As Matlock’s long-awaited new leisure centre opens this week we take a look back at one of the town’s “greatest achievements” – the Lido.
The facility opened back in May 1938 in a blaze of publicity with local press reporting it as “the most important day in the history of Matlock as a health and pleasure resort.”
The official opening was performed by Brigadier-General G. M. Jackson and the souvenir programme (pictured) stated it was a “Red-Letter day in the annals of this town; it is an event destined not only to have far-reaching results but unquestionably very beneficial results.”
Matlock Lido was distinctly art-deco, to a design by the Sheffield firm of Husband and Clark. Its location was initially controversial because it involved the loss of a small park, the Imperial Gardens, in the town centre. The council pressed ahead, however, and at a cost of £12,000 the Lido opened on schedule. The official opening programme emphasised the luxury and comfort - a constant water temperature of 72 degrees, a main pool - unusually large -125 ft long and 50 ft wide, with a shallow end of 2ft 6ins to a deep end of 9ft 6ins, and painted pale green to give the impression of swimming in the sea. There was capacity for 500 bathers.
The opening programme included bathing beauty parades by “professional mannequins,” diving displays, water polo matches and an exhibition of “trick and fancy swimming.”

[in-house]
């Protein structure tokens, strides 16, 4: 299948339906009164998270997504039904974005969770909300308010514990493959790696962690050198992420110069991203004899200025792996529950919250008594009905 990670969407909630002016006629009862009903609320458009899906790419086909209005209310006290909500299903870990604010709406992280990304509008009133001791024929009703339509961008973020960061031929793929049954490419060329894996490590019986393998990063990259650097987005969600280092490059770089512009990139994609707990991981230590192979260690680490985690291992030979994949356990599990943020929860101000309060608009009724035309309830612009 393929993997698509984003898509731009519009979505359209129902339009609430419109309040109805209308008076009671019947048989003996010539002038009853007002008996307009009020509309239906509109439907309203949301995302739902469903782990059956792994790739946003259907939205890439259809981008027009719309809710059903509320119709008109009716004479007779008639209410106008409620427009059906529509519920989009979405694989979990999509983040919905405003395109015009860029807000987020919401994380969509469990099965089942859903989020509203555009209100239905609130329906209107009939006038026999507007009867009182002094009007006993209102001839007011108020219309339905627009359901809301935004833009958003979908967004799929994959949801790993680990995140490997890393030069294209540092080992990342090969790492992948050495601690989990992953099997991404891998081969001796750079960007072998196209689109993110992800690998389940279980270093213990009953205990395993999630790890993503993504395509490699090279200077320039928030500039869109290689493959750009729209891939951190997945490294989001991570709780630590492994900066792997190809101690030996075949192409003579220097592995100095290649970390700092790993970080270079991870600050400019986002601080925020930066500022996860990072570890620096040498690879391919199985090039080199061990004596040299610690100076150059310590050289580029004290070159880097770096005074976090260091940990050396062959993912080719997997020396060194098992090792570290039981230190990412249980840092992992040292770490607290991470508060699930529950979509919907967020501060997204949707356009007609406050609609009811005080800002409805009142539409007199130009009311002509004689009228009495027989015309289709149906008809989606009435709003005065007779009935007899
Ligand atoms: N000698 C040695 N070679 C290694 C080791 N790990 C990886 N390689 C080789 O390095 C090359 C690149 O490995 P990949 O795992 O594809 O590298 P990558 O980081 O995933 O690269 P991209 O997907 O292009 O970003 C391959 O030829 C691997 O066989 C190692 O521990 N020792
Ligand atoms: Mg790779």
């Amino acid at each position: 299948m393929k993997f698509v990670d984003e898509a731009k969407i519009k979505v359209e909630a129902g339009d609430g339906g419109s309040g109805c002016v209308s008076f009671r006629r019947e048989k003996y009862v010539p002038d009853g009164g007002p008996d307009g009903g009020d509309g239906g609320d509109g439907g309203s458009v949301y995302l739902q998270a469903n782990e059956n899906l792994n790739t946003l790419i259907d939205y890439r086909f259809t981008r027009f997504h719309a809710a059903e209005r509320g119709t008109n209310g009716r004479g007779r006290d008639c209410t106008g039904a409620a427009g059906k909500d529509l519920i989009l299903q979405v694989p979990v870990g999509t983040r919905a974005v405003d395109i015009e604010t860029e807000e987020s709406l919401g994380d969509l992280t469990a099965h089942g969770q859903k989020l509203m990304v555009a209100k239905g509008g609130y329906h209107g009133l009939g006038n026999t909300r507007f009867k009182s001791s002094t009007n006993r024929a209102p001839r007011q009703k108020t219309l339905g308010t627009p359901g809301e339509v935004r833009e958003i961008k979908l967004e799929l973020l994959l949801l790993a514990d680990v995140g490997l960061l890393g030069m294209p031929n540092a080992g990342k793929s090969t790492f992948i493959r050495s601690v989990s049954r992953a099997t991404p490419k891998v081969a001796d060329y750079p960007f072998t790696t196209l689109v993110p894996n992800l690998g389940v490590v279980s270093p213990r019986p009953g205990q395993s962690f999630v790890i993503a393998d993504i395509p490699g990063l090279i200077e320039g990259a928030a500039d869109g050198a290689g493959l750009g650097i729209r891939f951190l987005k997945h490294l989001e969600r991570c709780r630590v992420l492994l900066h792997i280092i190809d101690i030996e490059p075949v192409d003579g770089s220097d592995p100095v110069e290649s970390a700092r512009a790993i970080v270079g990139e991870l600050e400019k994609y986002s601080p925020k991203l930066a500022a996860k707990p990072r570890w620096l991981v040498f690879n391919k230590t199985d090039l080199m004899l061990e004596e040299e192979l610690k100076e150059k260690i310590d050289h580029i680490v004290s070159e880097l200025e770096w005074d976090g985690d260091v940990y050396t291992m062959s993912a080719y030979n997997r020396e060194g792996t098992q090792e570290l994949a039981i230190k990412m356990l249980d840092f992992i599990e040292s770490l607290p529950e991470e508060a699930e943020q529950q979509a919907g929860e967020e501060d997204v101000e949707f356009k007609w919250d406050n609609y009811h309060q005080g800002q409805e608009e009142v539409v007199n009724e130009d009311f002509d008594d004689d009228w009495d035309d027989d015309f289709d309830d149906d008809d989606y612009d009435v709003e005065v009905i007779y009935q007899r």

Costumes were available to hire in the “latest fashions and colours for both men and women” supplied by John Smedley of Lea Mills and S Skidmore and Son of Smedley Street, Matlock.
Optimistically, the Lido boasted extensive sun-bathing terraces and spectator seating. In the evenings the entire building was floodlit for entertainments which included keep-fit classes to music, swimming galas, fashion parades and indoor and outdoor dances, including that quintessential 1930s activity - crooning contests.
The Lido’s three diving boards were flanked by two fountains – artistic cascades – as they were described. Even the changing rooms, according to a contemporary press report, had a “gay appearance” and the decorations throughout were an attractive blend of cream and pale green – a colour scheme incidentally which remained for more than thirty years.
After the 1939-45 war much of the success resulted from the tireless enthusiasm of the Lido’s superintendent, Jack Soppitt, who took Matlock Swimming Club to heights not scaled by clubs in much larger towns, and persuaded generations of local schoolchildren that swimming really was enjoyable.
By the summer of 1960, the Lido was attracting around 3,500 people on sunny Sundays and almost 50,000, not including school sessions, for the entire season.
In the 1970s the new owners, Derbyshire Dales District Council, decided to roof over the outdoor swimming pool.
The cafe buildings which also housed the main entrance were demolished to make way for a Wilkinson’s store.
Since then major restoration work has been carried out to the pool, the roof, the heating and purification systems – all indicating the Lido which has served swimmers in the town for the past 73 years was reaching the end of its useful life.